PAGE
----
When I was about 12 years old I had to write a book report for class. I was into sports so I chose the autobiography of Archie Griffin, a great college and pro football player (and the two-time winner of the Heisman Trophy). It turned out to be a lot more than an ordinary book report. It helped shape who I am and what I should hold myself to if I want to be a good role model.
Griffin talked about the three Ds that made him so successful: desire,determination, and dedication. Those words spoke to me so directly — and so powerfully — that I wrote them down on a piece of paper. I carried those words in my wallet for years as a reminder of who I wanted to be and what I wanted to stand for. But those are only part of the equation; I aspired to be the kind of person that others wanted to have on their team, that others wanted to follow. I wanted to be a role model.
Being a good role model is both a gift and a responsibility that can’t be taken lightly. From my hard-working parents to other female executives, I’ve been fortunate to have great role models who have helped me personally and professionally. They’ve also helped me pay it forward as I strive to be my best as a role model for my two families: my children and husband, and the people who work for me at Dockers®.
I believe being a good role model has less to do with one’s role and more about how you live your life, your relationships, and what you give to others. In addition to those three words I wrote down so long ago from my book report, I’d add four more traits that characterize great role models.
I’ll always be grateful that my first role models – my parents – provided my siblings and me an environment to be truthful and honest. It didn’t matter what you were up to as long as you were able to be straight about it. They taught me to learn from my mistakes and take responsibility for my actions. A good role model is honest with the people around them and creates that “safe space” for them to be honest, too. That leads to a powerful level of trust, which is the bedrock of relationships. You can’t run a great organization without enormous trust between you and your colleagues, your partners and your customers.
Doing anything halfway is the same as not doing it at all. Good role models are committed to whatever they take on – particularly things that are tough or what they need to do instead of what they want to do. I still remember my mother signing me up to learn the flute in school, when I really longed to play the drums. It would have been easier for me to not make an effort to learn the flute, but I saw it through those first lessons. By sticking with something I didn’t really like, I was able to figure out how to make the best of any situation. While I may not have learned to be a virtuoso on the flute, I learned a lot about myself in the process. It’s something I try to pass on to my children and to my employees, because those situations where you’ll be tempted to quit are the ones where you oftentimes end up learning the most.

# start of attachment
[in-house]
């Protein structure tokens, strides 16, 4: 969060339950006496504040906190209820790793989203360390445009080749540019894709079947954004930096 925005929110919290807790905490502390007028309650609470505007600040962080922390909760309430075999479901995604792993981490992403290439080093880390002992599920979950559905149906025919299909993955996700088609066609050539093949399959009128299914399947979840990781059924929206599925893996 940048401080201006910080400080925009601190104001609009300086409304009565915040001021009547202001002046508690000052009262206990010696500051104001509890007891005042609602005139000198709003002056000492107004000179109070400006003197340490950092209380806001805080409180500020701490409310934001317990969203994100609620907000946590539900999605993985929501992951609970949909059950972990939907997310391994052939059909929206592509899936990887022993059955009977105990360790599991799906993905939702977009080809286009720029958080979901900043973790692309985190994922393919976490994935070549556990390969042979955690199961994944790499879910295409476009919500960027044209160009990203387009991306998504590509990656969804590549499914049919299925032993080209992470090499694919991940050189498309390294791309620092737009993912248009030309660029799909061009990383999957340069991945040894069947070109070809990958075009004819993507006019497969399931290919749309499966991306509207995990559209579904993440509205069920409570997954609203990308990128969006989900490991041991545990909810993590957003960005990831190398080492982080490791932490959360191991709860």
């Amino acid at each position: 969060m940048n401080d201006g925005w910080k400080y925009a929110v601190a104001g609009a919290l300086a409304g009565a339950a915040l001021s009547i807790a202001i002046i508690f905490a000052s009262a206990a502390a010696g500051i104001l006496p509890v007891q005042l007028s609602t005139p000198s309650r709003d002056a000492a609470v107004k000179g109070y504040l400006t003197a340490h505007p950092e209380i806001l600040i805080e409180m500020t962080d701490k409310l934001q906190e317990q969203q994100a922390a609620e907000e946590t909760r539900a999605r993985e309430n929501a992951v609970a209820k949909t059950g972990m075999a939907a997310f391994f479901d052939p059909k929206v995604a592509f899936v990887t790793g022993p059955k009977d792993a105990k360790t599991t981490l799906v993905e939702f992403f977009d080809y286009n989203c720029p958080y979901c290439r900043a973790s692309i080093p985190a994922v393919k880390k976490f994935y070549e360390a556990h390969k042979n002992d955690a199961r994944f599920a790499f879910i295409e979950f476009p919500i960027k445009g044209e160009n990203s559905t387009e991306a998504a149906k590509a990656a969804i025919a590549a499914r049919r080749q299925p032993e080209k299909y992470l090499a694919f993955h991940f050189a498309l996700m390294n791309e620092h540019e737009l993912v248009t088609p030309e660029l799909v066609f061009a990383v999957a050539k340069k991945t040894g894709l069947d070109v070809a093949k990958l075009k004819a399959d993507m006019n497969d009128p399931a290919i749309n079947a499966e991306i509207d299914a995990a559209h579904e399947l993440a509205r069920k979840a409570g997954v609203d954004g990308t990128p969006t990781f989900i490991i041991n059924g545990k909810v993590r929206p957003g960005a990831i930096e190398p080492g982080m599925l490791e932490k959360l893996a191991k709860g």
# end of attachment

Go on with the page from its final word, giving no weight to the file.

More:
It may seem like a contradiction from a leader, but I believe it’s really important to be a good follower, a good soldier, if you will. If the organization is marching in a certain direction, that’s the direction you march. That doesn’t mean you don’t ask questions or offer alternatives – but it means that once the decision has been made you need to get behind it so you don’t have people marching in different directions. In turn, good role models (and organizations) are loyal to those who follow them. Loyalty is earned, and it’s earned by example. It’s also important to be loyal to yourself. My dad used to ask me “Who’s number one?” and the answer he expected was “Me”. That’s not ego. You have to be your best self to help others. An important part of being loyal to yourself is creating balance in your life. If I had to work all the time I’d be cranky, sick, stressed and wouldn’t be there for my kids. If I never focused on work, I wouldn’t have the kind of confidence I can pass on to my kids.
No matter what you do, be accountable for your actions and your decisions. If you give your word, keep it. Do the right thing, even when it’s the hard thing. And be who you are all the time – don’t try to pretend you are someone you are not just to please somebody else.
Embodying these four traits will go a long way in helping you earn respect, and respect is one of the greatest gifts you can receive as a good role model. Overlay those traits with Archie Griffin’s mantra of the three Ds – desire, determination and dedication – and you’ll be unstoppable!
ABOUT THE AUTHOR
Lisa Collier is Executive Vice President and President, the global Dockers® Brand. In this position, she is responsible for managing the strategic direction, product development and marketing of the brand. She is also a member of the company’s worldwide leadership team, which sets the company’s global direction.
Collier has more than 25 years of experience in the apparel industry in a variety of roles, including general management. She joined Levi Strauss & Co. in 2003 and most recently served as senior vice president of product development, Global Supply Chain. Prior to that, she led merchandising, licensing and End to End Supply Chain for the Dockers® brand, served as the general manager for Levi’s® Australia & New Zealand, general manager for Levi’s® U.S. retail and worked in product development for the Levi’s® brand.
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